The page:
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Rebekka Rosenstein
Rebekka Rosenstein
© Yad Vashem

Rebekka Rosenstein (née Berghoff) * 1901

Rutschbahn 25 (Eimsbüttel, Rotherbaum)

1941 Minsk

further stumbling stones in Rutschbahn 25:
Lieselotte Berghoff, Ludwig Berghoff, Irma Blumenthal, Isidor Blumenthal, Elise Heudenfeld, James Rosenstein, Ester Schlesinger, Joseph Sealtiel, Elise Sealtiel, Judis Sealtiel

James Rosenstein, born 30 Dec. 1901 in Hamburg, deported 8 Nov. 1941 to Minsk
Rebekka S. Rosenstein, née Berghoff, born 27 Mar. 1901 in Kimpolung (Romania), deported 8 Nov. 1941 to Minsk

Rutschbahn 25

James Rosenstein was the youngest of four sons. His brothers were Siegfried (born on 31 Jan. 1894), John (born on 22 Aug. 1895) and Walt(h)er (born on 5 July 1897). His parents were Bernhard and Henriette (nicknamed Jettchen, née Goldschmidt) Rosenstein. We know nothing about James’ childhood or adolescence. As an adult he worked as a sales employee. Rebekka Rosenstein was one of six children (Ludwig, Sofie, Sidonia, Karl and Adolf) of Berl and Malka Berghoff. The family came from Bukovina, a region that belonged to Romania after World War I. The Berghoff Family immigrated to Germany around 1900, according to a grand-niece. We also know nothing about Rebekka’s childhood. During the period from 1915 to 1918 she completed training as an office clerk. Afterwards she worked several years as a secretary at the Theordor Hitzler Shipyard on Veddel Island in Hamburg. After their wedding in the 1920s, the couple lived in a 2-room apartment at Neuersteinweg 27 in Hamburg. They never had any children. The couple saved up for their own small shop. In July 1929 they had saved enough and were able to open a cigar shop with a lending library and various small goods at Schlachterstraße 40 which they ran until 1938. Then their shop was closed, like all Jewish stores. Afterwards the couple had to do forced labor until their deportation. James, Rebekka and her brother and sister-in-law Ludwig and Lieselotte Berghoff tried to flee Germany in 1939 and invested their last savings in this endeavor. Their plan was to reach the Philippines via Shanghai. Their departure was set for the 20th of Apr. 1939. However they fell prey to a phony company called "Travel Agency Franz Auffarth”. The travel agency lacked both a license for its activity as well as landing permission for the port of destination. Hence it was neither allowed to take customers nor could their ship legally leave the port in Shanghai. While their bruised customers got back their money, apart from a fee of 30 RM, James and Rebekka Rosenstein and their relatives did not make a second attempt to leave the country.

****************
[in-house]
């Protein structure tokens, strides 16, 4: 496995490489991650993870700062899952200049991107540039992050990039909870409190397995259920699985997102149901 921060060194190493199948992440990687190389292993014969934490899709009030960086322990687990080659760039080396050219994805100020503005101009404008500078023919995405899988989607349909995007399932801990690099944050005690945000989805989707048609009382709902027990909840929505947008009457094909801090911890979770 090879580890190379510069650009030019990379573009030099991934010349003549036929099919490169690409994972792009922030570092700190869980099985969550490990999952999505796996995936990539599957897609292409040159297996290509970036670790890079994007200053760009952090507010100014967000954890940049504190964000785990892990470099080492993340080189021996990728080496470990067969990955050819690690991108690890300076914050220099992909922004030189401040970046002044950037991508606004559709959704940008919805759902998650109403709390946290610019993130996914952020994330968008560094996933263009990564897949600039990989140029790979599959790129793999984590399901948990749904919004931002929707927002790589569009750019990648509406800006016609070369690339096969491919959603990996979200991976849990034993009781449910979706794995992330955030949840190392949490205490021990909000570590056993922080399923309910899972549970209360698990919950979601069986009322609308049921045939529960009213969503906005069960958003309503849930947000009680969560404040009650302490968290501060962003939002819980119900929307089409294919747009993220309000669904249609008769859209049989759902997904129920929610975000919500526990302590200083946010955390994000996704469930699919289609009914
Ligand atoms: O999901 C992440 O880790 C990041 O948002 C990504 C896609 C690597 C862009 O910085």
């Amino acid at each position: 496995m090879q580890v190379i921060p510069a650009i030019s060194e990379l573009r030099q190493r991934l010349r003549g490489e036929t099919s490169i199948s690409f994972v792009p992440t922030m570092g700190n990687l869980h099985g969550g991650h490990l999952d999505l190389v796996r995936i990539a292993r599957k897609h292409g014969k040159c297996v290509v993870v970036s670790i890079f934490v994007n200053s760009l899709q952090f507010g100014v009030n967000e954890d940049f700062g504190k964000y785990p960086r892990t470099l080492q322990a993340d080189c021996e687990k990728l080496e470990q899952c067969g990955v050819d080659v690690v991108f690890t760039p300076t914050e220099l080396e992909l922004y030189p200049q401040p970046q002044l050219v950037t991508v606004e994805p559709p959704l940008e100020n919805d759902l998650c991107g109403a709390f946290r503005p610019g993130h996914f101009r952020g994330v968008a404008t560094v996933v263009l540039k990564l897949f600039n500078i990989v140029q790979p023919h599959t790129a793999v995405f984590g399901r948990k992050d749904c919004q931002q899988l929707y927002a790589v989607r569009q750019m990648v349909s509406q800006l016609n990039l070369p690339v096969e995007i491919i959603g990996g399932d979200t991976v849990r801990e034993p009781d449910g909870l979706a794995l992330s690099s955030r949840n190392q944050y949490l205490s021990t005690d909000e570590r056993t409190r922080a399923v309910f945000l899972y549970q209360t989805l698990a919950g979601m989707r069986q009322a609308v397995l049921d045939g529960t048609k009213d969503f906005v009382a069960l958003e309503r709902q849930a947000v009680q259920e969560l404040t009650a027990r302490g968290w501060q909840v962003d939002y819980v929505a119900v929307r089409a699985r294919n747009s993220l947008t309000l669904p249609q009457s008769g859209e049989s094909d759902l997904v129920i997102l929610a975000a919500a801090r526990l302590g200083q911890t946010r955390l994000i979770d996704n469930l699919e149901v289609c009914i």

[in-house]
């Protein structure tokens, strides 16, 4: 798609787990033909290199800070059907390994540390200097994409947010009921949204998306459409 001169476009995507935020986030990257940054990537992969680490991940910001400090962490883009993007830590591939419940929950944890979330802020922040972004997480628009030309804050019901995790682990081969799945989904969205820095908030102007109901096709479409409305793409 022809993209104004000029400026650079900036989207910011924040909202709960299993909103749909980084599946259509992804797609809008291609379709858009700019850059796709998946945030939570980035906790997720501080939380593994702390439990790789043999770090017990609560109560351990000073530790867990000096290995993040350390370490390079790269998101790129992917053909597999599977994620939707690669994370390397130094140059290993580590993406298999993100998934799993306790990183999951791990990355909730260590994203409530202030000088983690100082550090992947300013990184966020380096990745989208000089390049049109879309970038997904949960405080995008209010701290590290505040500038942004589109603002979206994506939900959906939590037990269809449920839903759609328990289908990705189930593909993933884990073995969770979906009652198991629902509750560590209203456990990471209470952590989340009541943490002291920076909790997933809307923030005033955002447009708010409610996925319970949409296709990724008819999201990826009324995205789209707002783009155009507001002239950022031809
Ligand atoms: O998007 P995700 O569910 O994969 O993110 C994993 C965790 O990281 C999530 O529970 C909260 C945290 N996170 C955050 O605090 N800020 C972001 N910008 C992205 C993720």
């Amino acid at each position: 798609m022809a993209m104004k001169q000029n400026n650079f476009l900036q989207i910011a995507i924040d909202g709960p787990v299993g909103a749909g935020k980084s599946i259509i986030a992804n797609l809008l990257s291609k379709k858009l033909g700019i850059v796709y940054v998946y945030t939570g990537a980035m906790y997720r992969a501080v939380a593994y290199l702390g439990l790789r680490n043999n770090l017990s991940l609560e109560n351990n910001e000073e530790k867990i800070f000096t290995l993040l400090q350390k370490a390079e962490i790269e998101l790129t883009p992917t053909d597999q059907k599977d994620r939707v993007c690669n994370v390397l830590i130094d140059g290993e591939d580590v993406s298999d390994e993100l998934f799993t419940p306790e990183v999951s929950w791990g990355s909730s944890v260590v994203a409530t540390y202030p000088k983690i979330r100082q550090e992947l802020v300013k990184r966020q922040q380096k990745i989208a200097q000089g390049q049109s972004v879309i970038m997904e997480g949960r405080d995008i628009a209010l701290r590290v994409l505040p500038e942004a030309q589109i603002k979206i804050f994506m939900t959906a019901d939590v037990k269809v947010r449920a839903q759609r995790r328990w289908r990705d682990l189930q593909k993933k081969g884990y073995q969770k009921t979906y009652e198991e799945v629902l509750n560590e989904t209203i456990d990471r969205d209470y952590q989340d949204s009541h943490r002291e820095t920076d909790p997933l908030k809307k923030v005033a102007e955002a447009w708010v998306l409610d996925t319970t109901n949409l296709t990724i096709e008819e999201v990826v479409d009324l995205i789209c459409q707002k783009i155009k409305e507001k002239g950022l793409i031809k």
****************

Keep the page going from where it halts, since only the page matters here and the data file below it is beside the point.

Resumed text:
They lived in their 2-room apartment until 1941. Over the course of 1941, they had to move into a so-called Jewish house at Rutschbahn 25, House 1. Rebekka’s brother Ludwig and his highly pregnant wife Lieselotte were also forced to move to the same house. They all received deportation orders for 8 Nov. 1941 to Minsk. Prior to their deportation they had to give the police an inventory of their worldly belongings along with the key to their apartment and arrive at the collection camp in the "provincial lodge for Lower Saxony" where their luggage was inspected. The next day the train departed for Minsk.

None of them survived deportation. It is not known where and when they were killed. James and Rebekka Rosenstein were declared dead after the war as of 8 May 1945. The Stolpersteine memorialize them at their last residence.

James’ brother John had already been deported from Hamburg to Lodz on 25 Oct. 1941 where he perished. His brother Walter was killed in Auschwitz on 16 Feb. 1943.

John and Hedwig (born on 12 Oct. 1896) Rosenstein’s children were able to emigrate in time. Bernhard Rosenstein (born on 5 Sept. 1922) left for Palestine in Feb. 1939, and Ingeborg Rosenstein (born on 19 Mar. 1921) immigrated to Chile at the end of Sept. 1939.

We have no information regarding the fate of James and Rebekka Rosenstein’s other siblings.

Information as of May 2016

Translator: Suzanne von Engelhardt

Kindly supported by the Hermann Reemtsma Stiftung, Hamburg.

Stand: November 2017
© Katrin Janz

Quellen: StaHH, 522-1 Jüdische Gemeinden, 992b, Kultussteuerkartei; ebd., 351-11, 25065, Amt für Wiedergutmachung; ebd., 373-7 I, II A III 7 Teil 2, Überwachung eines Auswanderer-Unternehmens; Auskünfte Großnichte B. E.; Hamburger Adressbuch 1941; www.bundesarchiv/;; Petra Rentrop, Tatorte der "Endlösung". Das Ghetto Minsk und die Vernichtungsstätte von Maly Trostinez, Berlin 2011, S. 173.

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